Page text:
Packers: Three Contracts to Gain More Salary Cap Space

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Clay Matthews: ineffective
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1. Clay Matthews

If you want to talk about horrible contracts, here you go. This is, without a doubt, the worst contract on the Packers’ books right now. Thompson gave Matthews a five-year, $66 million extension in 2013. Since then, he’s put up double-digit sacks just once (11 in 2014).

When not playing inside linebacker (2014 and 2015), Matthews has been an injury-risk. He missed four games in 2012, five in 2013 and four in 2016. Last season was his worst season on record. Matthews set career lows in tackles (24) and sacks (five). To say the production doesn’t warrant the deal would be an understatement.

If the Packers chose to do so, they could be rid of this problem. Matthews has two seasons left on his contract, but it is tenable for the Packers to dump him now. Matthews has a $15 million cap number. He’s worth $4.1 million in dead money.

If the Packers dropped Matthews, they’d net more than $10 million in cap space.

Do we view this as a realistic scenario? Not particularly, simply because the Packers lack playmakers on defense. If and when Matthews is healthy, he can still provide that ability. The problem is, he isn’t providing it nearly enough. Certainly not enough to justify this contract.

Matthews is 30 and now looks like he’ll never reach the promise we saw early in his career. A renegotiation is in order.

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About The Author

Monty McMahon is one of the founders of Total Packers. He is probably the most famous graduate of UW-Oshkosh next to Jim Gantner.

6 Comments on "Packers: Three Contracts to Gain More Salary Cap Space"

  1. Kato

    Hard pass on Barclay. That guy can be found in the bottom of the draft or UDFA. Good luck getting Cobb and Matthews to restructure. The defense is in need of a rebuild, sure approach Matthews with a renegotiation/restructure, if he isnt on board, cut him. We don’t need to be overpaying players on possibly one of the 5 worst defenses in the NFL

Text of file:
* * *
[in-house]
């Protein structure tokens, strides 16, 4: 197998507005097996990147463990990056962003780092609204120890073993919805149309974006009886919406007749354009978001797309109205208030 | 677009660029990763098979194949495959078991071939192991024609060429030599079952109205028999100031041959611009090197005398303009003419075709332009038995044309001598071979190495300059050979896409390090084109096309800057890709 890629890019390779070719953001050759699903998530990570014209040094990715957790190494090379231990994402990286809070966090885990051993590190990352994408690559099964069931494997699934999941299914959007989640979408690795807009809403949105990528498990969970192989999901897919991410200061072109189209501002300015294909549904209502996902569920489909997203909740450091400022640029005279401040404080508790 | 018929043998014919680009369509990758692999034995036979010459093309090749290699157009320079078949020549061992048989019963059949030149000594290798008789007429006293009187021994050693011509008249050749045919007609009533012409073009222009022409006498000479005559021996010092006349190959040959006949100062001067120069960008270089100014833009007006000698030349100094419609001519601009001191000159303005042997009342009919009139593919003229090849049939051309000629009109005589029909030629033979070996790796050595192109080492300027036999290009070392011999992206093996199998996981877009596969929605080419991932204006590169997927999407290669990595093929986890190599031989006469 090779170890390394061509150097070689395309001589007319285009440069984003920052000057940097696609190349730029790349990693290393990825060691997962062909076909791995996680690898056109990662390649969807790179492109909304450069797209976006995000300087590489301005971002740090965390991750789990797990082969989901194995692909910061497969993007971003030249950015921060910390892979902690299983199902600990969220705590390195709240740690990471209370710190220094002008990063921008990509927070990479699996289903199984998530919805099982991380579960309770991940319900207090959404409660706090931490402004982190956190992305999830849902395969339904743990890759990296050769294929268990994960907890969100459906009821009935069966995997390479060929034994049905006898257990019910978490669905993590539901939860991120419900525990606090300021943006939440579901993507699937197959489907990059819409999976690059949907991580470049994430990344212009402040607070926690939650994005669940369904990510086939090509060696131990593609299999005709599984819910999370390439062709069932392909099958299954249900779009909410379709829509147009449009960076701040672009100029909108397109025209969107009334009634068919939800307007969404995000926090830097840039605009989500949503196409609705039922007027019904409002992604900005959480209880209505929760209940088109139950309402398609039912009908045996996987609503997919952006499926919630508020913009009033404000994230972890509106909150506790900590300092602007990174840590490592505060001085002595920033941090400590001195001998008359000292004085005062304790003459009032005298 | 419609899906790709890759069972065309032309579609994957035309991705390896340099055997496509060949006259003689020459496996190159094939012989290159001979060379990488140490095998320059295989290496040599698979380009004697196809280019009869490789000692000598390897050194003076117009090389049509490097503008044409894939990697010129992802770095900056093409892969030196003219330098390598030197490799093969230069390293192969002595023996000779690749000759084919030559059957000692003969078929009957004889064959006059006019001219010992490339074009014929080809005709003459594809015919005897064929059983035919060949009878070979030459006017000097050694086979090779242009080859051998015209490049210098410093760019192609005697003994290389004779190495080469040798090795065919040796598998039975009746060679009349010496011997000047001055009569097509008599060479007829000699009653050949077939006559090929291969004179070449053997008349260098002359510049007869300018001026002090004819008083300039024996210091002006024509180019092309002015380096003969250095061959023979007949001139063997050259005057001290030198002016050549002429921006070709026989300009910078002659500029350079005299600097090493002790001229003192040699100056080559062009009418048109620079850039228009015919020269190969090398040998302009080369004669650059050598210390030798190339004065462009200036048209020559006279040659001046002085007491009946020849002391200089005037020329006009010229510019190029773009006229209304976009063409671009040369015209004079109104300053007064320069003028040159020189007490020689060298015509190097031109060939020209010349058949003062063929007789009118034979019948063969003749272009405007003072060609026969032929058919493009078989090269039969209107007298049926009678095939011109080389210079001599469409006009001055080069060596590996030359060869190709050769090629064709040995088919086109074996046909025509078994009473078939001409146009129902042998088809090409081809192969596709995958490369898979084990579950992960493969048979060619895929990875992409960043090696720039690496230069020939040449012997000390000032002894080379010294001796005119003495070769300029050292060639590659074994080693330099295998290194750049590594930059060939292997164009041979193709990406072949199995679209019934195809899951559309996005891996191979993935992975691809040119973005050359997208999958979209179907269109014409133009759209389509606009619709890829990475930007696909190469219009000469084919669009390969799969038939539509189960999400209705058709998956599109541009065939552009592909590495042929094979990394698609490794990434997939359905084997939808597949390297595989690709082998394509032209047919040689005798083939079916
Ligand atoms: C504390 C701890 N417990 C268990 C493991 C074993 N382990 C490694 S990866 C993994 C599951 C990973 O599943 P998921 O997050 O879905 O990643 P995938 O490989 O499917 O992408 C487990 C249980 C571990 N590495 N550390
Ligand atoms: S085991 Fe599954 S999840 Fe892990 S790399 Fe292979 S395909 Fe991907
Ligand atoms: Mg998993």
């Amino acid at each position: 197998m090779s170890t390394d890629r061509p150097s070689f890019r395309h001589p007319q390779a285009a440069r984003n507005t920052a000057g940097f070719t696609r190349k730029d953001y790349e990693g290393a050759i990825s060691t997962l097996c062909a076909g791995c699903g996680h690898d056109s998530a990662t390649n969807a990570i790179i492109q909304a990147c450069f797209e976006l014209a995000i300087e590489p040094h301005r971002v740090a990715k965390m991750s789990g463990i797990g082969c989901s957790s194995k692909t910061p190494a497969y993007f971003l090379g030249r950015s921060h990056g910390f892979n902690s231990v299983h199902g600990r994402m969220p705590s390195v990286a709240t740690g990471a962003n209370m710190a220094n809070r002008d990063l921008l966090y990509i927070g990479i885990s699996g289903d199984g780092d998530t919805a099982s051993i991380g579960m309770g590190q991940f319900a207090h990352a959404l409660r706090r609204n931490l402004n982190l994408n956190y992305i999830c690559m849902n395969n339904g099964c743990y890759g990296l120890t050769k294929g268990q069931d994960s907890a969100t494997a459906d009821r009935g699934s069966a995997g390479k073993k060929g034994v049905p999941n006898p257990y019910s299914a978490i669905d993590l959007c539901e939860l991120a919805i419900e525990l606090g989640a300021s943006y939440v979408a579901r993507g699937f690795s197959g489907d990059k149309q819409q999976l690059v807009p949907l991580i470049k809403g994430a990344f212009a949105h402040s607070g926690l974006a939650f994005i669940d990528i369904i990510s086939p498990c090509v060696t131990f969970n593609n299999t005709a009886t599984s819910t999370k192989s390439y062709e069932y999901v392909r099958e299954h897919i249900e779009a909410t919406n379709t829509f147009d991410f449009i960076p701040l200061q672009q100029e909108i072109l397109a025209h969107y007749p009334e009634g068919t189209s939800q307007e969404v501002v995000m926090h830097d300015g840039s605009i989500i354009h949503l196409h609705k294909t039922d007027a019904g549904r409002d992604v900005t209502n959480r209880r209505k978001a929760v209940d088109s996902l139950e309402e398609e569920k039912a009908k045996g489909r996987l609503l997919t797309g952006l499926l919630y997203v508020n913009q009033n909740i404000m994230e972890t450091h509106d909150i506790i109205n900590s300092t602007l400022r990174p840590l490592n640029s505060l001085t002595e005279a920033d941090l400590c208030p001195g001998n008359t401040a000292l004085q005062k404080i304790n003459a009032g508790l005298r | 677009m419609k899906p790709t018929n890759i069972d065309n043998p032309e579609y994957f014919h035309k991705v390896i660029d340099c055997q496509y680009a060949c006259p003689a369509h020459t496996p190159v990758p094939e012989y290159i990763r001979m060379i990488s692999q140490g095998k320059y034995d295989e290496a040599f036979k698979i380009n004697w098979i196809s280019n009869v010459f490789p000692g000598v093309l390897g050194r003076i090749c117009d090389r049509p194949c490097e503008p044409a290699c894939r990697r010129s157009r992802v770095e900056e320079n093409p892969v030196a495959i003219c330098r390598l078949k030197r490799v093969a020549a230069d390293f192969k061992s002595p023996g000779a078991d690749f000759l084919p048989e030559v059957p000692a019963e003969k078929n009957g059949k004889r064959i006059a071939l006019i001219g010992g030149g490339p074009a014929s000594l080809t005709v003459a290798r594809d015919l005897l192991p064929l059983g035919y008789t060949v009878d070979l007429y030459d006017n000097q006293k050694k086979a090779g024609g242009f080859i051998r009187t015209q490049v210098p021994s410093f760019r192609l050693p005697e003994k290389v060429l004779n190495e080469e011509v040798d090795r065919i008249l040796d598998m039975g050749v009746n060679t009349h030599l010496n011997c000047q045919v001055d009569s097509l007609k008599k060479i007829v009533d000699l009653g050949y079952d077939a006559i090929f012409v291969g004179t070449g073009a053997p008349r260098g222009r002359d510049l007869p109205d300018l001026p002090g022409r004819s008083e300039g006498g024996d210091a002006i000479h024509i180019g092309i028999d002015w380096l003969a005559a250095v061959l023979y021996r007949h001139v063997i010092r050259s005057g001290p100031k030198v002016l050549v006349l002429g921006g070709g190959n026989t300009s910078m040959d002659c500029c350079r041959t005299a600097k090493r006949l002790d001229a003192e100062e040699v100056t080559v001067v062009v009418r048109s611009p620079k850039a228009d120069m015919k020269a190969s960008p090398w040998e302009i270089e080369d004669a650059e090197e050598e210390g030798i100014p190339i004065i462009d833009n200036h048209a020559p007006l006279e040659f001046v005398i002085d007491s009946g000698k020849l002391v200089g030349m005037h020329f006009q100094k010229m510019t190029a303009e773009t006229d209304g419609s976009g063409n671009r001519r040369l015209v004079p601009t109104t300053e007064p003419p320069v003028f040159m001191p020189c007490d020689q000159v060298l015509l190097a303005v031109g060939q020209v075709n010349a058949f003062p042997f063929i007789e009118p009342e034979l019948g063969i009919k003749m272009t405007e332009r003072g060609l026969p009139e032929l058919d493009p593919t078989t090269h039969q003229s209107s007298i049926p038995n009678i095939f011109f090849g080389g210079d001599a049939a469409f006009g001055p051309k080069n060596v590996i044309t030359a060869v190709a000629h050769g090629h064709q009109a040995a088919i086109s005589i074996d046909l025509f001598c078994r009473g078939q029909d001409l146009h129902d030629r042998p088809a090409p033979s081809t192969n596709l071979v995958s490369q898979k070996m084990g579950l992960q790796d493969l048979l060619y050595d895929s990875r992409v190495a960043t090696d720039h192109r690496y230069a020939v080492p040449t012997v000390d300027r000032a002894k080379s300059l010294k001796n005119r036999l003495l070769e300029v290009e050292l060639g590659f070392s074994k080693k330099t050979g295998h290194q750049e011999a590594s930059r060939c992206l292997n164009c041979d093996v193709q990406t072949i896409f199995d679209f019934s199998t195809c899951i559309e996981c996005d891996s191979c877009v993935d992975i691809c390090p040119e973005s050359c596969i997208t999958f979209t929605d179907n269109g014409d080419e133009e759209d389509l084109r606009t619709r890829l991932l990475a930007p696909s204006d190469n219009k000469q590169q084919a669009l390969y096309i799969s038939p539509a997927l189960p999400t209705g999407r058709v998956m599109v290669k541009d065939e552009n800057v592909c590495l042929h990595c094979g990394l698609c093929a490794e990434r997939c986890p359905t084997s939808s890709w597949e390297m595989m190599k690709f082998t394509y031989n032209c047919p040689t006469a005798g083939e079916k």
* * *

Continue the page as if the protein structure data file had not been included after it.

2. MJ

    I still find it amazing that we are always close to the cap (though always on the correct side), whereas crappy team can make signing after signing. The fine line between “paying our own guys” and overpaying?

  3. stan

    To win the Super Bowl will require a ” team effort “……every player has to be willing to restructure or compromise or they won’t be hoisting the Lombardi trophy.

    • MJ

      It’s a bit tricky. You have some guys getting their first shot (and maybe their only one) at a multi-million dollar contract. I would agree that guys that have been around for more contracts may get trophy hungry and accept a lower pay from a contender, but how many stay in the league that long? Occasionally I hear a veteran stating that he wants “to play for a contender”.

  4. PF4L

    First of all….The Packers can’t ask Rodgers to restructure for lower cap #’s. They have no right to ask. When the Packers decide to use all resources, use all their cash, to field the best team they can. Then they can ask Rodgers to help.

    But until that time, if i’m Rodgers, i’d tell them to kick rocks.

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